Why do you think this fairly common LINQ expression is trouble for performance? Such claims should be backed by some form of performance analysis.
While the LINQ expression methods themselves are fairly simple, I would look at the implementation of the
Supplier.Address.State chain. Does these properties require a lot of work to be evaluated?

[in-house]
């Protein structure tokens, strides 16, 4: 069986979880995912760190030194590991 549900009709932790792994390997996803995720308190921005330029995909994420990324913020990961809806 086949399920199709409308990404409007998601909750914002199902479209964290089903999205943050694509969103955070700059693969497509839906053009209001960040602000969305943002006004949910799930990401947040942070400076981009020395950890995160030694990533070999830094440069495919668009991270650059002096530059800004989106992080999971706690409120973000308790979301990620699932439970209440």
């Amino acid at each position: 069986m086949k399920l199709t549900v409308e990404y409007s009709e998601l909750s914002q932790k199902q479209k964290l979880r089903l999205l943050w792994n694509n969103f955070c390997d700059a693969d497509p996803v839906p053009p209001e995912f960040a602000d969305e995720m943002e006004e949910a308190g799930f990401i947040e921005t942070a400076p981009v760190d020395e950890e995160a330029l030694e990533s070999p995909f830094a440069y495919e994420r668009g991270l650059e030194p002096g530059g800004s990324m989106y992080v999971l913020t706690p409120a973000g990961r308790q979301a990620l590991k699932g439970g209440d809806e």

Update: given that this is a query against a MongoDB repository and the fact that you're querying for each Product, looking at the value of Supplier's Address's State, makes you go 3 levels "deep" in the object graph. Which, without any smartness in the provider, forces the database to load each "level". Effectively, for each
Product, in addition to the Product object itself, you're actually loading the Supplier and the Address.